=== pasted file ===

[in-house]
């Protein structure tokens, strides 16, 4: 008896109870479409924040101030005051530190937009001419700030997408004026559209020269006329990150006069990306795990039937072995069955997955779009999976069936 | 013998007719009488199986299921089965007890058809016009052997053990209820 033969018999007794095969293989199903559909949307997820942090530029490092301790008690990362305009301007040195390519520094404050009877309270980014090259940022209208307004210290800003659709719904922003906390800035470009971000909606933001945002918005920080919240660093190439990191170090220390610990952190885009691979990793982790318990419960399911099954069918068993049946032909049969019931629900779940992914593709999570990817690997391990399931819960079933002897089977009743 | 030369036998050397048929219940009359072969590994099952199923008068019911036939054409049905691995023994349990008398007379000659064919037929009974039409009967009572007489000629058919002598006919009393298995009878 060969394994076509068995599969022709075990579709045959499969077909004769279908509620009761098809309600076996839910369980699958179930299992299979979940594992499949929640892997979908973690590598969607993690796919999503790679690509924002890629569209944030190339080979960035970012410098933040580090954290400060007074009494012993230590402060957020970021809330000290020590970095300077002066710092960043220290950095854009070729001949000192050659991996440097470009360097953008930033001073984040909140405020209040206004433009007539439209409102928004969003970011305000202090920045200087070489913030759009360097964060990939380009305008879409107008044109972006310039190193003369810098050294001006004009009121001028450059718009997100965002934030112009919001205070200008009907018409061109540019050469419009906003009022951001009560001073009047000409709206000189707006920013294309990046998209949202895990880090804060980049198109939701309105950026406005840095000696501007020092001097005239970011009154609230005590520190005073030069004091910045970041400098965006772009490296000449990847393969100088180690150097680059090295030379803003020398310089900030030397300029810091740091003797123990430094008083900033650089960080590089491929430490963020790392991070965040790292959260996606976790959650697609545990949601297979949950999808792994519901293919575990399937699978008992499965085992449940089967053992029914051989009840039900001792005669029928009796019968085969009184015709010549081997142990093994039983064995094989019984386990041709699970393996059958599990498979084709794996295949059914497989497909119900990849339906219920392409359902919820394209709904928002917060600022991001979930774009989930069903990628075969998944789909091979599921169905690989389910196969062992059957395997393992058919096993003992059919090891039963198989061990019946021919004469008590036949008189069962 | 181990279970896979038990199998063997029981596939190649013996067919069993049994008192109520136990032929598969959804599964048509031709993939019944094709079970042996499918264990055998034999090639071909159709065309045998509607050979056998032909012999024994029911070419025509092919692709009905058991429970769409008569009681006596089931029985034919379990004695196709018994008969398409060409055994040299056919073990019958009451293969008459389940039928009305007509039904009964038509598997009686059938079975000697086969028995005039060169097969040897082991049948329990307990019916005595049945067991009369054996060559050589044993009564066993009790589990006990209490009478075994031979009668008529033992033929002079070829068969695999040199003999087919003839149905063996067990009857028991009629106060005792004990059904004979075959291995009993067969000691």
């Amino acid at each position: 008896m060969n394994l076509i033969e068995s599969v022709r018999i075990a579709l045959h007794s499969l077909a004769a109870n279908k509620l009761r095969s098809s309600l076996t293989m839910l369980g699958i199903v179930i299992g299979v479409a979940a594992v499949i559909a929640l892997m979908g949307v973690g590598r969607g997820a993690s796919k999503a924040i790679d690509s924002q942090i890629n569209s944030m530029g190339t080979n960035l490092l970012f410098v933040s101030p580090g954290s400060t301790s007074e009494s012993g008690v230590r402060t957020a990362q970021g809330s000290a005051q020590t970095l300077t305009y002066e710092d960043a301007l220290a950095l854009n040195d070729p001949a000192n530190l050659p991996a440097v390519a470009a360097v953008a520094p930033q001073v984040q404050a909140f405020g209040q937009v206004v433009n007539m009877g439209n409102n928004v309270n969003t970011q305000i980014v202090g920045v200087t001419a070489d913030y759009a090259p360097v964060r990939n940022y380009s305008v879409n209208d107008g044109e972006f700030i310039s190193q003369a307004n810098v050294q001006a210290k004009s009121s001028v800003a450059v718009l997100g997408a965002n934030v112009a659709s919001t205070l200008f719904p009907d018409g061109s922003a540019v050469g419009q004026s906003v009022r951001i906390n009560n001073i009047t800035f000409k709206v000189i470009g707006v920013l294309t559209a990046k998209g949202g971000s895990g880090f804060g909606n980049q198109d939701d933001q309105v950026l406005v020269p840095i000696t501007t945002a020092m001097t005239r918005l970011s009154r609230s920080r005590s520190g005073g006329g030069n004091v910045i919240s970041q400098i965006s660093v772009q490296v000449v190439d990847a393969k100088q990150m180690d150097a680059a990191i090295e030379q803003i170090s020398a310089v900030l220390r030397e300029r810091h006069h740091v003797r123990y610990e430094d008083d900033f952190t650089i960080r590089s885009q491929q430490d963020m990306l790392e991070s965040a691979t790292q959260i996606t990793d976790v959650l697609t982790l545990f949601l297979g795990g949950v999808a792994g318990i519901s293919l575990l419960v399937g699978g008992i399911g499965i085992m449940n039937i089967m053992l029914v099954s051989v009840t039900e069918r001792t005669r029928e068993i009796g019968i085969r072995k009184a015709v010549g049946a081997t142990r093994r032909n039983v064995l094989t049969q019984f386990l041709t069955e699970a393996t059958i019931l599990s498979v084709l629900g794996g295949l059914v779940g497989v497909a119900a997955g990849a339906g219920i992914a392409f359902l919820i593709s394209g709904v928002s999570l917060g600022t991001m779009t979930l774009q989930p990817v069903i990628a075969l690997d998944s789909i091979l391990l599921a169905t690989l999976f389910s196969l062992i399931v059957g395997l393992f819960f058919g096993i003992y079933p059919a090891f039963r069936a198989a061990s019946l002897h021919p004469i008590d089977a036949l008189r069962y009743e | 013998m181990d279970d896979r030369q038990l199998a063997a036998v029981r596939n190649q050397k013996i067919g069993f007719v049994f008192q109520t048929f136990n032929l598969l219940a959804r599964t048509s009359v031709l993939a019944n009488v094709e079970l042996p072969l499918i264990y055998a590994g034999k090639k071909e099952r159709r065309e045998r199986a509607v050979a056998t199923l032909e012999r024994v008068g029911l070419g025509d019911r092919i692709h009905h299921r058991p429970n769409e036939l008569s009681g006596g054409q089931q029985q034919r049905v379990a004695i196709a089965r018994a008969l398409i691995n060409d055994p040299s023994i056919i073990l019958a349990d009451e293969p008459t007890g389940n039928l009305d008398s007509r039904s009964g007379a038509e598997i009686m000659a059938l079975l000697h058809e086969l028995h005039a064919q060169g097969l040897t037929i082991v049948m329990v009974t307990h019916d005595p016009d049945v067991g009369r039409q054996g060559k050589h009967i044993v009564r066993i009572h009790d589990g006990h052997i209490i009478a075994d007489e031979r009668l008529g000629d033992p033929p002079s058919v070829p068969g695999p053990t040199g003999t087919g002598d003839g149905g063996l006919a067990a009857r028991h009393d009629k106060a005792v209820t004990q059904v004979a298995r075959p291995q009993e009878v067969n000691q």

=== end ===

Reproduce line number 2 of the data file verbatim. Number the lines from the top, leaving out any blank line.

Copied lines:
């Protein structure tokens, strides 16, 4: 008896109870479409924040101030005051530190937009001419700030997408004026559209020269006329990150006069990306795990039937072995069955997955779009999976069936 | 013998007719009488199986299921089965007890058809016009052997053990209820 033969018999007794095969293989199903559909949307997820942090530029490092301790008690990362305009301007040195390519520094404050009877309270980014090259940022209208307004210290800003659709719904922003906390800035470009971000909606933001945002918005920080919240660093190439990191170090220390610990952190885009691979990793982790318990419960399911099954069918068993049946032909049969019931629900779940992914593709999570990817690997391990399931819960079933002897089977009743 | 030369036998050397048929219940009359072969590994099952199923008068019911036939054409049905691995023994349990008398007379000659064919037929009974039409009967009572007489000629058919002598006919009393298995009878 060969394994076509068995599969022709075990579709045959499969077909004769279908509620009761098809309600076996839910369980699958179930299992299979979940594992499949929640892997979908973690590598969607993690796919999503790679690509924002890629569209944030190339080979960035970012410098933040580090954290400060007074009494012993230590402060957020970021809330000290020590970095300077002066710092960043220290950095854009070729001949000192050659991996440097470009360097953008930033001073984040909140405020209040206004433009007539439209409102928004969003970011305000202090920045200087070489913030759009360097964060990939380009305008879409107008044109972006310039190193003369810098050294001006004009009121001028450059718009997100965002934030112009919001205070200008009907018409061109540019050469419009906003009022951001009560001073009047000409709206000189707006920013294309990046998209949202895990880090804060980049198109939701309105950026406005840095000696501007020092001097005239970011009154609230005590520190005073030069004091910045970041400098965006772009490296000449990847393969100088180690150097680059090295030379803003020398310089900030030397300029810091740091003797123990430094008083900033650089960080590089491929430490963020790392991070965040790292959260996606976790959650697609545990949601297979949950999808792994519901293919575990399937699978008992499965085992449940089967053992029914051989009840039900001792005669029928009796019968085969009184015709010549081997142990093994039983064995094989019984386990041709699970393996059958599990498979084709794996295949059914497989497909119900990849339906219920392409359902919820394209709904928002917060600022991001979930774009989930069903990628075969998944789909091979599921169905690989389910196969062992059957395997393992058919096993003992059919090891039963198989061990019946021919004469008590036949008189069962 | 181990279970896979038990199998063997029981596939190649013996067919069993049994008192109520136990032929598969959804599964048509031709993939019944094709079970042996499918264990055998034999090639071909159709065309045998509607050979056998032909012999024994029911070419025509092919692709009905058991429970769409008569009681006596089931029985034919379990004695196709018994008969398409060409055994040299056919073990019958009451293969008459389940039928009305007509039904009964038509598997009686059938079975000697086969028995005039060169097969040897082991049948329990307990019916005595049945067991009369054996060559050589044993009564066993009790589990006990209490009478075994031979009668008529033992033929002079070829068969695999040199003999087919003839149905063996067990009857028991009629106060005792004990059904004979075959291995009993067969000691």